Feds Seize Estimated $1 Billion In Cocaine From Ship In Philadelphia< < Back to
Authorities in Philadelphia have seized what they believe to be more than $1 billion worth of cocaine in what’s being described as one of the largest drug busts in U.S. history.
The U.S. Attorney’s Office for the Eastern District of Pennsylvania announced Tuesday that agents had seized 16.5 tons of cocaine from a cargo ship in Philadelphia. In a tweet, the office said the vessel was docked at the Packer Marine Terminal in Philadelphia, but it did not mention the name of the ship.
According to NBC10, the cocaine was found in seven containers aboard the MSC Gayane. Vesselfinder.com indicates that the Gayane, currently docked in Philadelphia, had previously called at Freeport on Grand Bahama island. CBS3 reports that the vessel had also recently been to Panama, Peru and Colombia. It was on its way to the Netherlands.
In a tweet, U.S. Attorney William M. McSwain said the bust “is one of the largest drug seizures in United States history.”
This is one of the largest drug seizures in United States history. This amount of cocaine could kill millions – MILLIONS – of people. My Office is committed to keeping our borders secure and streets safe from deadly narcotics. https://t.co/nWPfgpGqYa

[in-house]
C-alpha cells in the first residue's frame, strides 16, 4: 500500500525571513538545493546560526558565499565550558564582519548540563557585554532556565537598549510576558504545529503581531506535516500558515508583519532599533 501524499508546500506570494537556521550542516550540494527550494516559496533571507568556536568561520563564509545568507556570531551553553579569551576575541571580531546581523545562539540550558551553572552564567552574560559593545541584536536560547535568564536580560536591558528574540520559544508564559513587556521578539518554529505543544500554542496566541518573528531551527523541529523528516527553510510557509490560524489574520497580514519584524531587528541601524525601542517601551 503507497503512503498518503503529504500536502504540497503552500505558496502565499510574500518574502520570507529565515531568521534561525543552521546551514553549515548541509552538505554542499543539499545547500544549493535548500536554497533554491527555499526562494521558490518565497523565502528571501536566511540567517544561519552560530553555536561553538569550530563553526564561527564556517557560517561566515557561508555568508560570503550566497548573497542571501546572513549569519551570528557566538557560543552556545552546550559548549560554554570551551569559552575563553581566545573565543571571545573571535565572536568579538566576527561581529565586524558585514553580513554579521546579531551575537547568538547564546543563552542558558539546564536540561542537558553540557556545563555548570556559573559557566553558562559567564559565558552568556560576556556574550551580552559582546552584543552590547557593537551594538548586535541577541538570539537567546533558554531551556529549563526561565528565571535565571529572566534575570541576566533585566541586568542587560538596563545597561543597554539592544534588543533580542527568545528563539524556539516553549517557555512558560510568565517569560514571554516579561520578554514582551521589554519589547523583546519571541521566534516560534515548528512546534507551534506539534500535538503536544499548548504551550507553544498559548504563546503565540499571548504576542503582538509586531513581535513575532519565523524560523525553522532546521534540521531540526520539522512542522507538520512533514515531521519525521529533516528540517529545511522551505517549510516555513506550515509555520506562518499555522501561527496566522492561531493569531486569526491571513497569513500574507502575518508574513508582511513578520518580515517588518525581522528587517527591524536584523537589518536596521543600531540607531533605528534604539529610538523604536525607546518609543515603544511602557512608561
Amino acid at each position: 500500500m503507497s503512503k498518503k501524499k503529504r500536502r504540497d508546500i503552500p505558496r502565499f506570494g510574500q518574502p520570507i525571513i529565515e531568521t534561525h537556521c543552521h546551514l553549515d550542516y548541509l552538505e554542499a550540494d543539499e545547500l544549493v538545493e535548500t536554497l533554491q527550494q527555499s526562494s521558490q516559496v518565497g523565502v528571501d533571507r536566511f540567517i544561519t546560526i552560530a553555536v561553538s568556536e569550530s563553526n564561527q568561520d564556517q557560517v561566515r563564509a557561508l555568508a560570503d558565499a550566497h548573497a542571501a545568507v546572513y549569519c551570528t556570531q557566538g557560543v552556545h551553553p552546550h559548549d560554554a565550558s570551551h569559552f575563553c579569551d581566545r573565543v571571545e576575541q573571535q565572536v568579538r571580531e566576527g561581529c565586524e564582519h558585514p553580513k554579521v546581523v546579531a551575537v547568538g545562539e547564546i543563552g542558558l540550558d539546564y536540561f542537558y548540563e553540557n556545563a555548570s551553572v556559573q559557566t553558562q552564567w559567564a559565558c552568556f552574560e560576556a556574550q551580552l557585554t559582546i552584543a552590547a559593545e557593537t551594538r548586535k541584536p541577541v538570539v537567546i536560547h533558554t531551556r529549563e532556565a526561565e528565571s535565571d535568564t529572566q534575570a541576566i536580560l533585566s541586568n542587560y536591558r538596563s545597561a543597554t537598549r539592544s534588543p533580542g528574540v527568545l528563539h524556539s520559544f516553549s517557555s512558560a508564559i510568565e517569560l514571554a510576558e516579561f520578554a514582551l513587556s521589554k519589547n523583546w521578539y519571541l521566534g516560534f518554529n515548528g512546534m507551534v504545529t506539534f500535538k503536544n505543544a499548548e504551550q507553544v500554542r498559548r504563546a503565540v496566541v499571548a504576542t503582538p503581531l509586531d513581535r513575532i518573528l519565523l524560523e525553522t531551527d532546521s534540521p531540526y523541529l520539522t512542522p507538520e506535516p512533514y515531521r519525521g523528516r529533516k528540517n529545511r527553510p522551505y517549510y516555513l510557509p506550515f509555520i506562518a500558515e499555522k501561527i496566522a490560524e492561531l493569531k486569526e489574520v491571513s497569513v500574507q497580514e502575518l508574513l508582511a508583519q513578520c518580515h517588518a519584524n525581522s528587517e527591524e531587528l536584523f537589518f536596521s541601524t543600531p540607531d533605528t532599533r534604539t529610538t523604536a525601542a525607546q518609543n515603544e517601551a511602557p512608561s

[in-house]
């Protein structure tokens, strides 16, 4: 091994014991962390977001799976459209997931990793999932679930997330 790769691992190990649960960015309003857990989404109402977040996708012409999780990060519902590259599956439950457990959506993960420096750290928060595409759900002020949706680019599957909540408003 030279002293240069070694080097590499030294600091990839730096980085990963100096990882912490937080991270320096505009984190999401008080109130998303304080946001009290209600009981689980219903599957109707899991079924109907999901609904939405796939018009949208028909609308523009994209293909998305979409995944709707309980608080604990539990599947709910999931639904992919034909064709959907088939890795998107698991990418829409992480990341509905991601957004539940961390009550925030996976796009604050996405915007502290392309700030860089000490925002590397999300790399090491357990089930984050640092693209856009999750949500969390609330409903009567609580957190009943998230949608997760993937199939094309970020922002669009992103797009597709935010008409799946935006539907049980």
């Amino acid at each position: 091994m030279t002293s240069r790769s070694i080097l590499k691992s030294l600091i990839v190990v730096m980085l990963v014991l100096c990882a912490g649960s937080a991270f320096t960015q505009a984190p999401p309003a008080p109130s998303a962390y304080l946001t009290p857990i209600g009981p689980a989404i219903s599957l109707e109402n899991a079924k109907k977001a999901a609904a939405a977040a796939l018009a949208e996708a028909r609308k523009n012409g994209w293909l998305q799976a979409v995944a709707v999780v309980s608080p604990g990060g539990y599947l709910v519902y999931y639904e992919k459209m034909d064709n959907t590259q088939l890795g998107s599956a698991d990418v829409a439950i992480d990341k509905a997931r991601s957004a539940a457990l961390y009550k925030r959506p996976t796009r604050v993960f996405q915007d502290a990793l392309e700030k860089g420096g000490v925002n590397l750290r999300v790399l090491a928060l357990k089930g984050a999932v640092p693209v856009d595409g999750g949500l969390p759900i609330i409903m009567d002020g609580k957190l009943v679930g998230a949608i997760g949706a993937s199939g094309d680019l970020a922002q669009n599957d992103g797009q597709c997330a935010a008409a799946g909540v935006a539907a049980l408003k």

— US Attorney William M. McSwain (@USAttyMcSwain) June 18, 2019
“This amount of cocaine could kill millions — MILLIONS — of people,” McSwain tweeted. “My Office is committed to keeping our borders secure and streets safe from deadly narcotics.”
McSwain’s office said members of the crew had been arrested and charged with federal trafficking. Court documents filed Tuesday named two crew members, Ivan Durasevic and Fonofaavae Tiasage, charged with “conspiracy to possess cocaine aboard a ship subject to U.S. jurisdiction,” according to The Associated Press.
The Philadelphia Inquirer, citing an unnamed port employee who was not authorized to discuss the matter, reports that investigators boarded the vessel with drug-sniffing dogs on Monday and found the cocaine “hidden in bags and housed among legitimate cargo in seven shipping containers bound for the U.S. and Europe.”